As a genealogist and mother, I am keen to encourage my two boys, aged 6 and 8, to explore their ancestry in whatever way they can. So far, we have made family visits to exhibitions, living museums, and the former homes of ancestors. We watch history programmes on television, and period films. The 6 year old made a picture family tree chart by chopping up copies (I emphasize COPIES) of old photographs. And the 8 year old consulted census returns for a ‘family homes’ school project. But what they really, really like is playing with gadgets.

    Imagine their excitement when they were let loose on my usually prohibited iPhone to test a new app, Records Their Stories. This app is designed to aid family historians interview and record their relatives’ memories, using a list of over 100 suggested questions covering a range of topics.

    screen-shot-questions

    I gave the boys full control of the process. The 8 year old downloaded the app from iTunes http://itunes.apple.com/us/app/record-their-stories/id483574271?mt=8 He worked out how to select the questions he wanted to ask, and how to flip back to them during recording (press the question mark on the microphone). We found keeping all the questions on the phone easier and tidier than having loose papers everywhere. Once everything was downloaded and they had worked out what to press, the children found the app very easy to use. They could enter their own questions via ‘edit Questions’ but they were both happy with the range offered. Their grandfather also enjoyed the process, with the iPhone adding distraction and levity to the interview.

    screen-shot-recording

    Although the app contains its own editing device to cut out all the pauses, coughs and interruptions that are inevitable when children interview their grandparents, we opted for the professional editing service from the Record Their Stories team. The finished edit included a polished mix of the interview, and numerous additions, such as the soundtrack to their grandfather’s favourite film ‘Singin’ In The Rain’ and a bicycle bell and crashing noise to highlight his most embarrassing moment. Our edited version was just over 2 minutes long, but we’d recorded for at least quarter of an hour. In order to make the most of the professional edit you will need to record for as long as you can with as many relatives as possible.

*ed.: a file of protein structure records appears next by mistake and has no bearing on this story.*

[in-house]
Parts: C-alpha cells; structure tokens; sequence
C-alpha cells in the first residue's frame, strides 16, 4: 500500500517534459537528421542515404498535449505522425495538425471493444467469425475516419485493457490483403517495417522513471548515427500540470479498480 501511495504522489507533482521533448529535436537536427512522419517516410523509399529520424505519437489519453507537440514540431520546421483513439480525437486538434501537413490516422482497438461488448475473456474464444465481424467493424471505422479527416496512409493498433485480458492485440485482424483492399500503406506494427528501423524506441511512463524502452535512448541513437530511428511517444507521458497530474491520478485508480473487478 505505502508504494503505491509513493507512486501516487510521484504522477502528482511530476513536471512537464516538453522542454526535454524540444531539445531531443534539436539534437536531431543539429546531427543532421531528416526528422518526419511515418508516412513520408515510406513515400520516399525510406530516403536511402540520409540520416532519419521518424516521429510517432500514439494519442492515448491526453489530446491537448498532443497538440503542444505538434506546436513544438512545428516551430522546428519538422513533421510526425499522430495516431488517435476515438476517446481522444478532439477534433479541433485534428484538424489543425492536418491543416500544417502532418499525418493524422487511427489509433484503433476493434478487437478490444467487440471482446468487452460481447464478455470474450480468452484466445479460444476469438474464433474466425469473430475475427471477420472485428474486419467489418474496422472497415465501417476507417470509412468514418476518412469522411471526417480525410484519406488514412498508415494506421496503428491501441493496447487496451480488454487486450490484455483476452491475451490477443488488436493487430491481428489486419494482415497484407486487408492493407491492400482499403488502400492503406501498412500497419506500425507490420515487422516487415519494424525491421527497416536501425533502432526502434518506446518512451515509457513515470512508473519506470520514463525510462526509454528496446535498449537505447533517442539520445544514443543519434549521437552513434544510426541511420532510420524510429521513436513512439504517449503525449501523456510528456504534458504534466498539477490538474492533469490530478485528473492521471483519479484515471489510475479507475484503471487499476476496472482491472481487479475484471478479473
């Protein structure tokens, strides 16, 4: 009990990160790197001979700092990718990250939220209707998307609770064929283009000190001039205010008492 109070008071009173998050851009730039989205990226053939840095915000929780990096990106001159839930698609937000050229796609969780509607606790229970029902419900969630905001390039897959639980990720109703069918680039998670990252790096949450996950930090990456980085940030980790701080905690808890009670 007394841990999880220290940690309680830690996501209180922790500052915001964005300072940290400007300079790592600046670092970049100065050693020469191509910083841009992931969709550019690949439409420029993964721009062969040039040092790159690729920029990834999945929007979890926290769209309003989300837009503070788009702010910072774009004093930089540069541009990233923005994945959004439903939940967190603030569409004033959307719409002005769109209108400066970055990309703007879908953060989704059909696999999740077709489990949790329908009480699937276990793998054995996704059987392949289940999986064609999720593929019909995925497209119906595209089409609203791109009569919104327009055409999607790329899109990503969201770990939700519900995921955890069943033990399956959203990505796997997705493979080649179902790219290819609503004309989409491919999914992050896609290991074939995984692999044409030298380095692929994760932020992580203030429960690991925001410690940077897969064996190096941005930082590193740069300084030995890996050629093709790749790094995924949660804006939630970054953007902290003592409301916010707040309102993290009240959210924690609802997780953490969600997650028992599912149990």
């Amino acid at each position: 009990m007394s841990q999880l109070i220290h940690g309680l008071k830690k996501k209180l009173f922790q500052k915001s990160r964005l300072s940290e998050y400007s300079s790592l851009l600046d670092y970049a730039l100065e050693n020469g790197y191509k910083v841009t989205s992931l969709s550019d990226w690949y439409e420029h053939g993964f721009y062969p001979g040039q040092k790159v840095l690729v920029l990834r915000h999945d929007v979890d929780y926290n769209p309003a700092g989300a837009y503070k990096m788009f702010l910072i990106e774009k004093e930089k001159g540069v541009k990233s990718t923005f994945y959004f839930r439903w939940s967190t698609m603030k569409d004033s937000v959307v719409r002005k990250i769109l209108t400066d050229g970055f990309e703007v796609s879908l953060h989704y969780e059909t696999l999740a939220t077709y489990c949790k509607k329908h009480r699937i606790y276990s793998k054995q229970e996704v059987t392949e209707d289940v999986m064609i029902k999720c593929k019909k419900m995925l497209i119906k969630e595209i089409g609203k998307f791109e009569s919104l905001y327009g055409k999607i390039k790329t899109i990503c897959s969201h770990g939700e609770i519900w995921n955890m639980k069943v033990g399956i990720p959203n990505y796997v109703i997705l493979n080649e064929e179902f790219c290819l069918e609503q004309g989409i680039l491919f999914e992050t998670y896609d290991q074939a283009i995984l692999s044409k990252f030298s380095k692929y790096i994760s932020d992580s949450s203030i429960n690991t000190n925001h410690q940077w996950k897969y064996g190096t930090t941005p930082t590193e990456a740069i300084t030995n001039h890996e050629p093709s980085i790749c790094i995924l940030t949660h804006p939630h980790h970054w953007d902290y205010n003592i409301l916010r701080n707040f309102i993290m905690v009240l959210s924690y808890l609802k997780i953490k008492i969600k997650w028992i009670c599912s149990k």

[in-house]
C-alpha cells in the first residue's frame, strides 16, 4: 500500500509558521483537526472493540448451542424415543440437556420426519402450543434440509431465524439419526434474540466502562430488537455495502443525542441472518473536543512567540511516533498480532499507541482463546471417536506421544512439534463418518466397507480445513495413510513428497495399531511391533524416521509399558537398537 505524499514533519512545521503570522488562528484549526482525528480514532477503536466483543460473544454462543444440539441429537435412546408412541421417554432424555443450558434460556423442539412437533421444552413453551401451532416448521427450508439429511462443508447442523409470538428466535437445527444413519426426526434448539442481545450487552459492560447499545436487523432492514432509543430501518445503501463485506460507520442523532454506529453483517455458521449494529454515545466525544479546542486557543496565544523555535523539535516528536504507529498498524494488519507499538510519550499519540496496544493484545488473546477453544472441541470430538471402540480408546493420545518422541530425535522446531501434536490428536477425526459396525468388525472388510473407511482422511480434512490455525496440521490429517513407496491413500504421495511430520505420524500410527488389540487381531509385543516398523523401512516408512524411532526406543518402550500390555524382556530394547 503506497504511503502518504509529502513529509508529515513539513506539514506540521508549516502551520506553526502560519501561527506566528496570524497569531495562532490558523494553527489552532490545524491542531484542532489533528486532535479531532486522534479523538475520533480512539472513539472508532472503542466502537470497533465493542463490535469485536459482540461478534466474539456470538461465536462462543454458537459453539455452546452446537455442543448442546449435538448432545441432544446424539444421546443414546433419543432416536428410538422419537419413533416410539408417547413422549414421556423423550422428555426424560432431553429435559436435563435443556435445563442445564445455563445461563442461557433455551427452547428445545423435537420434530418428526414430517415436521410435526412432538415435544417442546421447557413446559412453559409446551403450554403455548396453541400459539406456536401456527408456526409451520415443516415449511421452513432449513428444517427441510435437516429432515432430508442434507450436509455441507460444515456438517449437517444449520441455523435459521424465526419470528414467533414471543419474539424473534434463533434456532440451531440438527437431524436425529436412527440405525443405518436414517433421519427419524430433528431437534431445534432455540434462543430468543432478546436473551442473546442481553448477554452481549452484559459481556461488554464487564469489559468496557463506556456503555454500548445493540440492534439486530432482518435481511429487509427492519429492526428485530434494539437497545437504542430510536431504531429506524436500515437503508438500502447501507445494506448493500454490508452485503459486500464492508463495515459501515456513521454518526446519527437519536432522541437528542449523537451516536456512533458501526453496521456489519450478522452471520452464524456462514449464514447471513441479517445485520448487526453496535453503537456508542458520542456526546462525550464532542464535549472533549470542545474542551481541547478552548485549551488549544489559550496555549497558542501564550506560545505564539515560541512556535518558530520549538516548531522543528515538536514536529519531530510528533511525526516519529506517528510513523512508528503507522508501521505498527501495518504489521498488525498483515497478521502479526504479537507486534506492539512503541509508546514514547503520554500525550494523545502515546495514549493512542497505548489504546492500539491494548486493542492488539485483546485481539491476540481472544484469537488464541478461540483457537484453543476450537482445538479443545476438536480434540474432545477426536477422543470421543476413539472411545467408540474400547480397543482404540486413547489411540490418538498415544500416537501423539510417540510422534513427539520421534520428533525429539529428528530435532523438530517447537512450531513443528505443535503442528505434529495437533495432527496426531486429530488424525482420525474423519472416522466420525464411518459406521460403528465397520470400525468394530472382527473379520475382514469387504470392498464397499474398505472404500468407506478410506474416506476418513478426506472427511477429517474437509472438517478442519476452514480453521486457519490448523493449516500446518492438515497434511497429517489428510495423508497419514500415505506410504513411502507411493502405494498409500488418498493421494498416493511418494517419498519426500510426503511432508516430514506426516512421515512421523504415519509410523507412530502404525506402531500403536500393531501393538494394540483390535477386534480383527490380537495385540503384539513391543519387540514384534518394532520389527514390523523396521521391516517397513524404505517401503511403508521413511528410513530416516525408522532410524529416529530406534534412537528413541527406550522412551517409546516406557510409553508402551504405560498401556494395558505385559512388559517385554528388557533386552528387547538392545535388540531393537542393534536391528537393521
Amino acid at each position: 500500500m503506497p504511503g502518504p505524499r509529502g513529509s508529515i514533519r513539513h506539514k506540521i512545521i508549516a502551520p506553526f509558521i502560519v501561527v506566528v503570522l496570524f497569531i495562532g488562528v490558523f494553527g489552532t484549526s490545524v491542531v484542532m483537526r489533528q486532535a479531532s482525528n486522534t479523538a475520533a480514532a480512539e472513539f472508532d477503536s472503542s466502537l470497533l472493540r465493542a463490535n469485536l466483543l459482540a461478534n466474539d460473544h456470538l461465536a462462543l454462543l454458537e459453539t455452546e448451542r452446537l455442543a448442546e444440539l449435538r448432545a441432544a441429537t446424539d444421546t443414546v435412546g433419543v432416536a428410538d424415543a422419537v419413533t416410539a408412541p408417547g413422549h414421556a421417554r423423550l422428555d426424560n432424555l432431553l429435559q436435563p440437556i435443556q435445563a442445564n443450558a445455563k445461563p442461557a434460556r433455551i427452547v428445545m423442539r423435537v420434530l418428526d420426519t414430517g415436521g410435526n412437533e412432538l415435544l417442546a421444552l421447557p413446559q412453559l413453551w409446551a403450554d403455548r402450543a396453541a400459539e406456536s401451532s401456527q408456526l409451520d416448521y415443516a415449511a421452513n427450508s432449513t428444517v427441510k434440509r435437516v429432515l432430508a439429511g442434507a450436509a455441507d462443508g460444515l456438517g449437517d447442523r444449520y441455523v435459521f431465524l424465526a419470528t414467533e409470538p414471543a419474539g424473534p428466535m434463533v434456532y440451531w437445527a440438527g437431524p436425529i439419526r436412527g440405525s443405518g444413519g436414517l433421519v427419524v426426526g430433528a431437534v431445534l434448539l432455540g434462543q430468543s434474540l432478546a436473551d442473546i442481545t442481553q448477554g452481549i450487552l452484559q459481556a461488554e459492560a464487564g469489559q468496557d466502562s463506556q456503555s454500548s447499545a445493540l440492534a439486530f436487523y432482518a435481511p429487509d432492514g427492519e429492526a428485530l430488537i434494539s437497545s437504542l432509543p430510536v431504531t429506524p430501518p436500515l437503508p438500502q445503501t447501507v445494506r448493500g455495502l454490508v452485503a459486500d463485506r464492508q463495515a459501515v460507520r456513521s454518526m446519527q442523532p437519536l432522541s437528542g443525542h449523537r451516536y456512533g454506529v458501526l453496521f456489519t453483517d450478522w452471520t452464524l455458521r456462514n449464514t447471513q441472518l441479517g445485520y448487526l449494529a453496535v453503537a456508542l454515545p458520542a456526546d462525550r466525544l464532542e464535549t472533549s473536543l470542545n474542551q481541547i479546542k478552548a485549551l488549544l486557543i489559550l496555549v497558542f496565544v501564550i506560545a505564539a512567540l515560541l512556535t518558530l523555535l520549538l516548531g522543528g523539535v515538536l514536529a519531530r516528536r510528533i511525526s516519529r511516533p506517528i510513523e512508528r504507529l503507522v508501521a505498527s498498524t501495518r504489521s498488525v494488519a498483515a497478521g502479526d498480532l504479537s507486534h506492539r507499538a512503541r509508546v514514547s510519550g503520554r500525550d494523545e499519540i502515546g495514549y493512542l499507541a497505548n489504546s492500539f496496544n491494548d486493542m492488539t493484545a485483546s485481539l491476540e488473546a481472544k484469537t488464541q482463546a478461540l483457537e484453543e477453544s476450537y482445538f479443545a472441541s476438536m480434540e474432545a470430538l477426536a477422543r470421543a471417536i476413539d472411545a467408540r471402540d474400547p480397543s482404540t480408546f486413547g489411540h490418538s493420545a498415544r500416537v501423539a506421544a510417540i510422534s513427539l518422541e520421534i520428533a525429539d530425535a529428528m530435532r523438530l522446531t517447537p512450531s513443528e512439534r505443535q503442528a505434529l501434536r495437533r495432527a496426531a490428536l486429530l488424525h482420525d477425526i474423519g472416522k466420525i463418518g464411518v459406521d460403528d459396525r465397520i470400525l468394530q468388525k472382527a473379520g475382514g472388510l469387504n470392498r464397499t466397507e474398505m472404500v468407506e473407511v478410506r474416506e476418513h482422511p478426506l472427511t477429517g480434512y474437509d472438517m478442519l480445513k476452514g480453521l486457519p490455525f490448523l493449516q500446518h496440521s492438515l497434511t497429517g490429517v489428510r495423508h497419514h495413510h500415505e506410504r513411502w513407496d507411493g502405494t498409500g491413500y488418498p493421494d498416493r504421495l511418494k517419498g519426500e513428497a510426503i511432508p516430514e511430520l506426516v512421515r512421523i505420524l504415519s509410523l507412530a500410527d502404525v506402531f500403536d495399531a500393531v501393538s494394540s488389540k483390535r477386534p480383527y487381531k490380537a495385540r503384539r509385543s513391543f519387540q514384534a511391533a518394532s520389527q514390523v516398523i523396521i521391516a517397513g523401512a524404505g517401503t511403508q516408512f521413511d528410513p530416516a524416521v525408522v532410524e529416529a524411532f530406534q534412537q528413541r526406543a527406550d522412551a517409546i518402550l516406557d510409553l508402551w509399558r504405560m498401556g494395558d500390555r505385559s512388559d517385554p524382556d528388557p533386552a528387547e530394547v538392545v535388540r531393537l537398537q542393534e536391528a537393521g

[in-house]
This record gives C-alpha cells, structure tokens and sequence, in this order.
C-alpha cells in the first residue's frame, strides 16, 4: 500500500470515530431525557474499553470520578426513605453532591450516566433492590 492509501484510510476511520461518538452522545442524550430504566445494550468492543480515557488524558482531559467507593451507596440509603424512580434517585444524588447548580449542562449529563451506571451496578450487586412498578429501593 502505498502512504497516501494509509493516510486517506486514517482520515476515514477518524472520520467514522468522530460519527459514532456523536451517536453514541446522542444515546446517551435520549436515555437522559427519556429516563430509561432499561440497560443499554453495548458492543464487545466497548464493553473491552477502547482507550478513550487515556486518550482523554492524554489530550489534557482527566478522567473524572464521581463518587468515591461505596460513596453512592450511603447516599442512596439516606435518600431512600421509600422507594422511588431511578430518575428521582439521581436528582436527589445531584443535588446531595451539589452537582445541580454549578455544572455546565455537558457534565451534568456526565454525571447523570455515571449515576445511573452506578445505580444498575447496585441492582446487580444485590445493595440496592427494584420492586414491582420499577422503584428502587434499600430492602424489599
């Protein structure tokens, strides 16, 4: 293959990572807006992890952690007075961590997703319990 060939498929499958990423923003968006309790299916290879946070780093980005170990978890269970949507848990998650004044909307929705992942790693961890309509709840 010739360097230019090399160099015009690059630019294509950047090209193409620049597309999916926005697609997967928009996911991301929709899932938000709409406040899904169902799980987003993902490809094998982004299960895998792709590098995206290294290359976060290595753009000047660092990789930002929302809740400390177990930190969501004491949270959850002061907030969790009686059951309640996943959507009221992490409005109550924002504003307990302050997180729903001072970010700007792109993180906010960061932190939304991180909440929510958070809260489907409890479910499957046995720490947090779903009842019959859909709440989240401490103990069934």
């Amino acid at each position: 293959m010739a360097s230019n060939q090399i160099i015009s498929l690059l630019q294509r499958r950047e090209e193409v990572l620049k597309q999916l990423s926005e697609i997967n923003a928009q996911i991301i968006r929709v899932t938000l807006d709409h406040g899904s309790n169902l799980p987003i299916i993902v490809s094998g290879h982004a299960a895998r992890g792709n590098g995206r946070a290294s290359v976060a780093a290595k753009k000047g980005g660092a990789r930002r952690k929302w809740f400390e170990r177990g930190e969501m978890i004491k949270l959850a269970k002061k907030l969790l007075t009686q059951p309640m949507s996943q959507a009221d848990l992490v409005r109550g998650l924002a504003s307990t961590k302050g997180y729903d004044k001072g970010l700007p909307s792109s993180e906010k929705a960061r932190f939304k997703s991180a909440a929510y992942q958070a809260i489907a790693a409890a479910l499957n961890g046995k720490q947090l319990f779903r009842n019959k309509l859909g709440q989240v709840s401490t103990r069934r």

When my grandmother was still alive, I tried recording an interview with her using a cheap cassette with sellotape over the holes. We gave up after a while, as she tired easily and became confused. Thinking back, I know I would have recorded more with her if I didn’t have to lug around a radio-cassette player. If I’d owned an iPhone then, I would definitely have used Record Their Stories to interview Grandma whenever I could. Even though I lived with her for 15 years, I’m beginning to forget the way she spoke and her many expressions that I never hear anyone use now – ‘Dolly Daydream’, ‘a five and twenty to six’ . . . My children have already backed up their interview with their grandfather, and plan to record interviews with other older relatives whenever they see them.

    After listening to the edited interview, I asked the 8 year old how he had found the process and what he thought of the App. He replied simply: ‘Awesome!’

    screen-shot-editing

    The Record Their Stories iPhone app is available to download now. Professionally produced bespoke CDs from the RTS team start at £90 per recording.

    Website: www.recordtheirstories.com 

    Demo Video: http://vimeo.com/32479136 

    Fresh Air Production is a team of award-winning radio and audio producers, with clients including The BBC, UKTV, BMW and Channel 4.


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Member of The Association of Genealogists and Researchers in ArchivesGraduate of the Institute of Heraldic and Genealogical Studies CanterburyMember of the Society of Genealogists